Bye, bye speculum? New cervical screening options for all!
The day has arrived…
Back in November 2021, Can We was very excited to announce that self-collection for cervical screening would soon be available for everyone.
From 1 July 2022, absolutely everybody attending for a regular Cervical Screening Test (the test previously known as a Pap Smear) will be offered the choice of self-collection.
No more speculums?? Yes, plz and thank you.
Why is this such good news?
So many people find cervical screening tough.
The ‘clinician-collected’ CST (Cervical Screening Test) involves using a speculum to open the vagina / front hole, allowing the clinician to see the cervix, and then they swab the cervix to collect cells for testing.
For some people, it’s not a big deal. Other people have been super brave and gotten through testing, even though they find it difficult (you deserve so many hugs for taking care of you).
Some people may have found an amazing clinician who listens and understands – there are some incredible doctors out there who understand our communities, are sensitive and collaborative and who can make tests like these so much easier.
But for lots of people, the speculum is just not a good option. They might find it so uncomfortable, scary or triggering that even the thought of booking an appointment is unbearable. And that’s completely understandable.
Self-collection is a simple swab, taken by you, in the privacy of a bathroom or behind a screen at your doctor’s. And this is very good news, because it means that people who’ve never had a test and people who are overdue for a test now have an option that makes it so, so much easier. More people are going to get tested, because one of the big hurdles has been taken away.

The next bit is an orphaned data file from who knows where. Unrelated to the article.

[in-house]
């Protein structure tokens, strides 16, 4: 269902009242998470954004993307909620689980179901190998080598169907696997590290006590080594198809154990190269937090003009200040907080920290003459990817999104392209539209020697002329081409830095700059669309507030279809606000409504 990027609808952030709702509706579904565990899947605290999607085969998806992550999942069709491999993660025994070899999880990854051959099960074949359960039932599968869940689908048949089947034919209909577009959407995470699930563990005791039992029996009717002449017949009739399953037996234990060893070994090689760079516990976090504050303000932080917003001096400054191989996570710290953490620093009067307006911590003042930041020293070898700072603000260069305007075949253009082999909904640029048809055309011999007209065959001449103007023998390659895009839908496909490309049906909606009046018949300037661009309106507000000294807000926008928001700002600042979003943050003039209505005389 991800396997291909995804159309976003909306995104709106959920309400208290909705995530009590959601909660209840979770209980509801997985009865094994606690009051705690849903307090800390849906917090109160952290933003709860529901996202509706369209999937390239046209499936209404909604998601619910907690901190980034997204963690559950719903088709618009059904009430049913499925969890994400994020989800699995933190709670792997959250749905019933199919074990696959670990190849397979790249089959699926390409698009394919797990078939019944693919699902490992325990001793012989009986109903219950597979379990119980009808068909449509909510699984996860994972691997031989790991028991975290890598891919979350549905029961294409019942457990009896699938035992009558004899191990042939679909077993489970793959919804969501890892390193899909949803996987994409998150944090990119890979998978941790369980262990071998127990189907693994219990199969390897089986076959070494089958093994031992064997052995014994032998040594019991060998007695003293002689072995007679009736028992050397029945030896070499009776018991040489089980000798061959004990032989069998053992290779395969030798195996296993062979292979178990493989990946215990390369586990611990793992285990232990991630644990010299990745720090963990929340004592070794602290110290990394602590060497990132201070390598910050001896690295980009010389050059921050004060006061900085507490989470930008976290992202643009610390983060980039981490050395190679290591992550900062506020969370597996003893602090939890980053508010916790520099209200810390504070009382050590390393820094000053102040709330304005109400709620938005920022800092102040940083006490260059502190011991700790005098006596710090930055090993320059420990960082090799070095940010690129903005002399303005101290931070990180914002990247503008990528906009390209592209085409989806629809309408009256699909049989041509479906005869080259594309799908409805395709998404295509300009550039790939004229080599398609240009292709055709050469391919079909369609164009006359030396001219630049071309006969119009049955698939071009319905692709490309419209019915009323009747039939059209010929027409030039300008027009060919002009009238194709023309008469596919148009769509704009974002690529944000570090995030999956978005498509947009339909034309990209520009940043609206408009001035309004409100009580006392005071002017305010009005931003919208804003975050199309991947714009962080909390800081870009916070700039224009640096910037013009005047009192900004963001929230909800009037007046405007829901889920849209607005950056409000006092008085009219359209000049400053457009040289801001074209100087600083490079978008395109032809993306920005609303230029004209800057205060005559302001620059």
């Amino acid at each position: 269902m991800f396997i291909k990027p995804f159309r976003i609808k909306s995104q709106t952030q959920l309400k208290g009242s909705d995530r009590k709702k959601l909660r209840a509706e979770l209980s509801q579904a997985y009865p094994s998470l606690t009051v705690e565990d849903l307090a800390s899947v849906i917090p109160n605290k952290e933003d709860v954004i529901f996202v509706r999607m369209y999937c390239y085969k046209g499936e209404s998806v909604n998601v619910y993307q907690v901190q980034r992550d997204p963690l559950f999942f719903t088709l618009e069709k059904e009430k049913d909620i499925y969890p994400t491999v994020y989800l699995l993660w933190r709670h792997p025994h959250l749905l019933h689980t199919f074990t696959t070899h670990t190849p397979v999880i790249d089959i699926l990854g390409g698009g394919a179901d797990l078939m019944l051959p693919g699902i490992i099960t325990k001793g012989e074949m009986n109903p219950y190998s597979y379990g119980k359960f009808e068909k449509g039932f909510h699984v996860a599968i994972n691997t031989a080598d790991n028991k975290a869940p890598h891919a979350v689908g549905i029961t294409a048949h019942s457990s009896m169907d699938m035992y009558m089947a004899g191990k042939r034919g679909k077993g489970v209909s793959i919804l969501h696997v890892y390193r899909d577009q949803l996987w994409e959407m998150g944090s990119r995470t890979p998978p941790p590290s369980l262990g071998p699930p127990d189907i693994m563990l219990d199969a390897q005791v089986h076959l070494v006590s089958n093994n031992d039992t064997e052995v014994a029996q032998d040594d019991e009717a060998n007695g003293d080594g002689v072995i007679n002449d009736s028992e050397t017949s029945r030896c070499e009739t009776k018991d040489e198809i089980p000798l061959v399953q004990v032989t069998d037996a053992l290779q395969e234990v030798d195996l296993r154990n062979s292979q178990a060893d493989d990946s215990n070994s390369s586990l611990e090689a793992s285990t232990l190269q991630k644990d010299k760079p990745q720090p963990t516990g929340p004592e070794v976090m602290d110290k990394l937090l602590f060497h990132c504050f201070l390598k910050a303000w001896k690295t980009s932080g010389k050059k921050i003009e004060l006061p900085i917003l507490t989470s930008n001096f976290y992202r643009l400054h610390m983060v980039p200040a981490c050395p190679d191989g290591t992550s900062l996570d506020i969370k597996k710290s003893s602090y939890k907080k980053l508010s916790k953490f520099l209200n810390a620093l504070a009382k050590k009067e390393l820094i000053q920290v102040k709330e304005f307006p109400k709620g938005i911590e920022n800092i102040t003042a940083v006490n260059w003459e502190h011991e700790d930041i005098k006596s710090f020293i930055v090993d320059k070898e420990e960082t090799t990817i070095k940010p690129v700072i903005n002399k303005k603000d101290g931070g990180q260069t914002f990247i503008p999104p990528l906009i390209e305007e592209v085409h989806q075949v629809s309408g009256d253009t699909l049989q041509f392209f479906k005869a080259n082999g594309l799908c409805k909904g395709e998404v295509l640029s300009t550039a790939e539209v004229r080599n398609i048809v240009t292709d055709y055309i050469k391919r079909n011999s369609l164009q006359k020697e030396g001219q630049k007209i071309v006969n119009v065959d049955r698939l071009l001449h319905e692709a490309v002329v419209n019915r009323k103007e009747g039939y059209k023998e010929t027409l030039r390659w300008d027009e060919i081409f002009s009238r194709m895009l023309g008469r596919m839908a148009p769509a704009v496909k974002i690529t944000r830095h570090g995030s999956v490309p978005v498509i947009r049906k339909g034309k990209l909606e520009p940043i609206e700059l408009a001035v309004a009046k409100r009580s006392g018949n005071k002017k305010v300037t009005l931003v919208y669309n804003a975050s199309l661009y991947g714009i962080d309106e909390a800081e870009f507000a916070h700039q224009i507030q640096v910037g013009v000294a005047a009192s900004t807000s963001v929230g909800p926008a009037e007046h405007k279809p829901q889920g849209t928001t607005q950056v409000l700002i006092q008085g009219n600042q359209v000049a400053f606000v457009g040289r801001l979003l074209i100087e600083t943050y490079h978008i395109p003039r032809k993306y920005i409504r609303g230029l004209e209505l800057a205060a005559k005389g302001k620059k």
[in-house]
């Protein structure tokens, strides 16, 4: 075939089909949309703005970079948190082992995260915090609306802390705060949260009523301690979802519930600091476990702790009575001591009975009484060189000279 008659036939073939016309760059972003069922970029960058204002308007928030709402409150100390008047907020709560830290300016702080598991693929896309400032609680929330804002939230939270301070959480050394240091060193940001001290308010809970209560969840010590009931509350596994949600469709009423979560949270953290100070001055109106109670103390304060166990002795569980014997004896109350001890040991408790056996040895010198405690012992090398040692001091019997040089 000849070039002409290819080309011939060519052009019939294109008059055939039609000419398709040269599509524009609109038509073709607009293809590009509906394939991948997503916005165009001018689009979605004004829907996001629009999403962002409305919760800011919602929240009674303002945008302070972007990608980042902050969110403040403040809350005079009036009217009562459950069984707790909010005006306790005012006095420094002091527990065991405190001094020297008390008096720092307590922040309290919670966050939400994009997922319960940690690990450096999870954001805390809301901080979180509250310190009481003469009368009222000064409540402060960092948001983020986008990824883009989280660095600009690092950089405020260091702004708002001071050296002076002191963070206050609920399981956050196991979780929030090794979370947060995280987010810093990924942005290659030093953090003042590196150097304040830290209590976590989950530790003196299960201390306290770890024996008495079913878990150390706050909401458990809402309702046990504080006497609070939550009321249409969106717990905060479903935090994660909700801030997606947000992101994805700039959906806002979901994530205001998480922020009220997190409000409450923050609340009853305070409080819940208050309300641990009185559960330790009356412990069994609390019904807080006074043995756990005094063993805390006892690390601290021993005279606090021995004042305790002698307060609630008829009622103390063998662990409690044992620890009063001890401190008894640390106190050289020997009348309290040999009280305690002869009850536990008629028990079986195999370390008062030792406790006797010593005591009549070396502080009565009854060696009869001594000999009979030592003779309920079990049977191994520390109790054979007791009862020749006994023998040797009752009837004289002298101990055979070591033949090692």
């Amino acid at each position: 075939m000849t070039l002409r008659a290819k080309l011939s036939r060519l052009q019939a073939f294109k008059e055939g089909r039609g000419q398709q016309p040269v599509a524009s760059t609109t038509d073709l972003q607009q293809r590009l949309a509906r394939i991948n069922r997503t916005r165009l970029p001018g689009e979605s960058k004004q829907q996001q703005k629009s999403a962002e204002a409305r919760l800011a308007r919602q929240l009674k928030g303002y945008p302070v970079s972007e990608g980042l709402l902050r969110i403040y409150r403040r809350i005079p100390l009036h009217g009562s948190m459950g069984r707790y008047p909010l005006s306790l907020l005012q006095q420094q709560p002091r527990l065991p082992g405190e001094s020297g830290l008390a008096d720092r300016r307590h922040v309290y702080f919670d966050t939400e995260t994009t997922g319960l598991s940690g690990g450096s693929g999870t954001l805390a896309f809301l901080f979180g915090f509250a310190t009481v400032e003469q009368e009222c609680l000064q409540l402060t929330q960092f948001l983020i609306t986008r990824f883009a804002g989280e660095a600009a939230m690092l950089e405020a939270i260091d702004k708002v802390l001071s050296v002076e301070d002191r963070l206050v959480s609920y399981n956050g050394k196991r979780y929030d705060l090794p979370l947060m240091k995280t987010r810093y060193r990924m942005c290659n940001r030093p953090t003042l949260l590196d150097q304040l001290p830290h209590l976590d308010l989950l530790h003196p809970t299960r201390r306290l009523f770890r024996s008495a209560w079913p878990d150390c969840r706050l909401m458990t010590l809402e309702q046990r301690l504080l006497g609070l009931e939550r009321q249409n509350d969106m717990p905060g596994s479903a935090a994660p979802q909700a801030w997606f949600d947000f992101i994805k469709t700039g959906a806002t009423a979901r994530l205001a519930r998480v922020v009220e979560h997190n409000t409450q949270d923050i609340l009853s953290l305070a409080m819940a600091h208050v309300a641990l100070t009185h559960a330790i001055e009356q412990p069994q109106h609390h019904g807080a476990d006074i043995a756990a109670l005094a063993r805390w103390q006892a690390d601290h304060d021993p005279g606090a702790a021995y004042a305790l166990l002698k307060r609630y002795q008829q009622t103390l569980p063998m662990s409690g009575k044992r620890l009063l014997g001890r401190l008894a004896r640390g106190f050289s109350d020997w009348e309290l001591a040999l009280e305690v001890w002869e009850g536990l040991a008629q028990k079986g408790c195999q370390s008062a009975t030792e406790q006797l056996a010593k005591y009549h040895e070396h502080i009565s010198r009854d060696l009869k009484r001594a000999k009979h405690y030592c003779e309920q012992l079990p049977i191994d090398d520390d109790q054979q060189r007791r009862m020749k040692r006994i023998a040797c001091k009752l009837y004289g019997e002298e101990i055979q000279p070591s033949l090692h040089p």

Testing rates going up? That means catching and treating abnormalities much earlier, even before they become cancer. That means saving lives.
How is it done?
If you’re due for regular cervical screening, from 1 July 2022, you’ll be offered the choice of self-collection.
If you’ve ever done a vaginal / front hole swab during STI testing before – you’ll recognise this! It’s pretty much the same process.
This means your doctor or nurse will chat to you about your options, then you’ll be given a swab. It looks kinda like a long cotton bud.
You’ll head somewhere private (like behind a medical screen or bathroom) and insert the swab into your vagina / front hole. Your doctor or nurse will explain how to get the best sample (this usually involves rotating the swab gently). Then you put the swab back in its tube and hand it over to be tested.
And you are done.
If all goes well, you’ll be back in five years for your next one!
Is it safe?
Self-collection has actually been available for some people (those who had never screened or were overdue and who were over 30) since the Pap Smear was replaced by the Cervical Screening Test (CST) in Australia, back in December 2017.
The new CST tests for the presence of HPV – which causes 99.7% of cervical cancers – and research has now shown the self-collected swab is similar in accuracy to the clinician-collected (speculum) test.
In 2021, the Medical Services Advisory Committee (MSAC) noted that there was a “large body of evidence showing no material difference in the diagnostic accuracy of HPV testing between using self-collected and clinician-collected samples.”
They concluded that self-collection is “safe and effective, and that it would likely increase participation in cervical screening.”
If you’re interested, you can check out the research and evidence – and if you have any concerns, talk to your doctor.
The standard CST (clinician-collected, using a speculum) is still available, so it’s entirely up to you. Some people, when they’ve talked to their doctor, might even prefer the clinician-collected sample (it happens!!). It’s your choice which test to get. And if you’re worried, just talk to your doctor.
For more information on cervical screening and cancer, head to the cervical screening section of our site. Follow us on Facebook and Instagram for updates, and if you have any other questions please reach out: email@example.com
To find out when you’re next due for a cervical screening test, call the National Cancer Screening Register on 1800 627 701.
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